2010: Four of 35 signees (11.4 percent) reached the majors, accumulating 13.2 bWAR. Oddly enough, the four major leaguers have only spent a combined three MLB seasons with the Astros. Their eighth-overall pick, Delino DeShields, was chosen in the 2014 Rule 5 Draft by the Rangers and has played regularly for them ever since.
2011: Four of 35 signees (11.4 percent) reached the majors, accumulating 20.5 bWAR. Almost all of this value comes from the 11th-overall pick, World Series MVP George Springer (18.7 bWAR). He leads that draft class with 121 career home runs.
2012: Nine of 31 signees (29 percent) reached the majors, accumulating 18.5 bWAR. Again, practically all the value is wrapped up in one player. This time it’s former Rookie of the Year Carlos Correa (18.3 bWAR), who was chosen first overall for a reason.
2013: Three of 32 signees (9.3 percent) reached the majors, accumulating 2.0 bWAR. What hurt in this draft was using the first overall pick on Mark Appel, who is now out of baseball. Still, two serviceable players in Tony Kemp and Tyler White were plucked from this draft.
Now, for the final tally: 24 of 168 signees (14.3 percent) reached the majors, accumulating 99.6 bWAR. That’s about 4.2 bWAR per player, with several of those players either currently in their prime or soon to be entering it.
Correa, Springer and Keuchel were all critical pieces of the 2017 World Series team. Keuchel was the Astros’ most valuable pitcher that year in terms of bWAR — but if you want to debate Verlander’s impact, you can, I suppose. Correa and Springer, along with Alex Bregman (picked second-overall in 2015), were three of the six most valued hitters.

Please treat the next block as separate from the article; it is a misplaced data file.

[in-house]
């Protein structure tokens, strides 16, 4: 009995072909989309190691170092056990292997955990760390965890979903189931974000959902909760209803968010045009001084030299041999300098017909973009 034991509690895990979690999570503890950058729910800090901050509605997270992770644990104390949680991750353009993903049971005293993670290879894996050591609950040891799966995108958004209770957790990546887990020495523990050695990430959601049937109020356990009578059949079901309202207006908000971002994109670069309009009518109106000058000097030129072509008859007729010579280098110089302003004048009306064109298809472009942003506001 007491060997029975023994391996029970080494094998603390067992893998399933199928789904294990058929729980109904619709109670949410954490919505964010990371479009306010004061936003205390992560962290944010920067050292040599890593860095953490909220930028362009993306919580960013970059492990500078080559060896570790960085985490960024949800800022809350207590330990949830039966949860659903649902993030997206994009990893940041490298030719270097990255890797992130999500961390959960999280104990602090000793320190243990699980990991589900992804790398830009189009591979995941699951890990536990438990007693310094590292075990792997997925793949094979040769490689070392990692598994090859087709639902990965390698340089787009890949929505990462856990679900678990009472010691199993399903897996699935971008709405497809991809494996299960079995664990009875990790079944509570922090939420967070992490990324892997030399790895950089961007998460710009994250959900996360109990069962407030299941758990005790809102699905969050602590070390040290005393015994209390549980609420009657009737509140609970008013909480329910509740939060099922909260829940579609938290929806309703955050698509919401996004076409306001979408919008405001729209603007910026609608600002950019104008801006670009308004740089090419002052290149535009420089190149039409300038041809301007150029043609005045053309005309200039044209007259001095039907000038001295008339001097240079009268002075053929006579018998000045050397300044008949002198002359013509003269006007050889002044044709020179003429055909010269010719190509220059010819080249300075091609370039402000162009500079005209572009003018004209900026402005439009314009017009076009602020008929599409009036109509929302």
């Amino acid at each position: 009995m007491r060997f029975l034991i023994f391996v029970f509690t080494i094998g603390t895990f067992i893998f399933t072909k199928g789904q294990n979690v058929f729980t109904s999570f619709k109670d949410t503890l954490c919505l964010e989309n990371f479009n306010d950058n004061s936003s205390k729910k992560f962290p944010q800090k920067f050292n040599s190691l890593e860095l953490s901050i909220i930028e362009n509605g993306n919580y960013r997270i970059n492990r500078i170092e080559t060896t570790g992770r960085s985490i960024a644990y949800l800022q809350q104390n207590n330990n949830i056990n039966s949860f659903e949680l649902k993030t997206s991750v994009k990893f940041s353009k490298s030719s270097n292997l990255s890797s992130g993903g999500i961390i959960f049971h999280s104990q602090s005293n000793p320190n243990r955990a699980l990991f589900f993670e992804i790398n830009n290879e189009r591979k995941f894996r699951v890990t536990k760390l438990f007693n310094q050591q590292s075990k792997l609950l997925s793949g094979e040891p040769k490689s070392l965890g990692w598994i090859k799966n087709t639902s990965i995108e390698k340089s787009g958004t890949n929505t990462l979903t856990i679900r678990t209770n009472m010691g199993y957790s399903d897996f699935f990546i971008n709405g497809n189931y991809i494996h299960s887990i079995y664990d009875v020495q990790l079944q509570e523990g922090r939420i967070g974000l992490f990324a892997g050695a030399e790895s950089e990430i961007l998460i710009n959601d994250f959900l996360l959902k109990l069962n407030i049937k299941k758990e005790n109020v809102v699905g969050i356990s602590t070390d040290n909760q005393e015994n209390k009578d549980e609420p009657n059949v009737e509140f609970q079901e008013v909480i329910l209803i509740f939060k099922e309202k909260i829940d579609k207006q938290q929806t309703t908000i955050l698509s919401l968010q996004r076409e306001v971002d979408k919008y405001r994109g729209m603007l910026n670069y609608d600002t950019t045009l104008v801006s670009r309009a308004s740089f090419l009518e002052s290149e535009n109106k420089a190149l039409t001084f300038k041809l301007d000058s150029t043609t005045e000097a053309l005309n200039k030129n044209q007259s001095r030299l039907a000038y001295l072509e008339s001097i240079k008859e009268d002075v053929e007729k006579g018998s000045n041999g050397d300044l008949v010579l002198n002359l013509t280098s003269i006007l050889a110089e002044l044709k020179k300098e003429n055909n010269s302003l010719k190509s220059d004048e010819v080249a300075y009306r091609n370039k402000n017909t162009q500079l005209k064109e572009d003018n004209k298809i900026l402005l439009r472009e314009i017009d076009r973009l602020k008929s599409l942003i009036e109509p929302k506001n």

Detroit’s runner-up team in 2006 received some critical help from homegrown talent, including Verlander, Granderson and Zumaya. Of course, no championship-caliber team is complete without the right mix of trade acquisitions (Carlos Guillen, Placido Polanco and Nate Robertson) and free agent pick-ups (Ivan Rodriguez, Magglio Ordonez and Kenny Rogers).
Relying on draft success can only bring the Tigers — or anyone, for that matter — so far. In their recent reign among the league’s best, from 2011 to 2014, it was free agent spending and some big-time trades that made most of the difference (in terms of bWAR, the top seven hitters and four of the top five pitchers on the 2013 team came from a trade or free agency). International free agent signings can make a significant impact too, as evidenced by Jose Altuve in Houston among many others around the league.
The window for Detroit to make significant splashes in the market is still years away, which makes its current drafting efforts all the more important. With Avila as GM and Scott Pleis as the scouting director, it’s difficult to say how closely this rebuild’s draft crop will resemble the last one.
But one thing is known for sure — fans will hope that players like Casey Mize and Matt Manning end up more like Justin Verlander than Kyle Sleeth.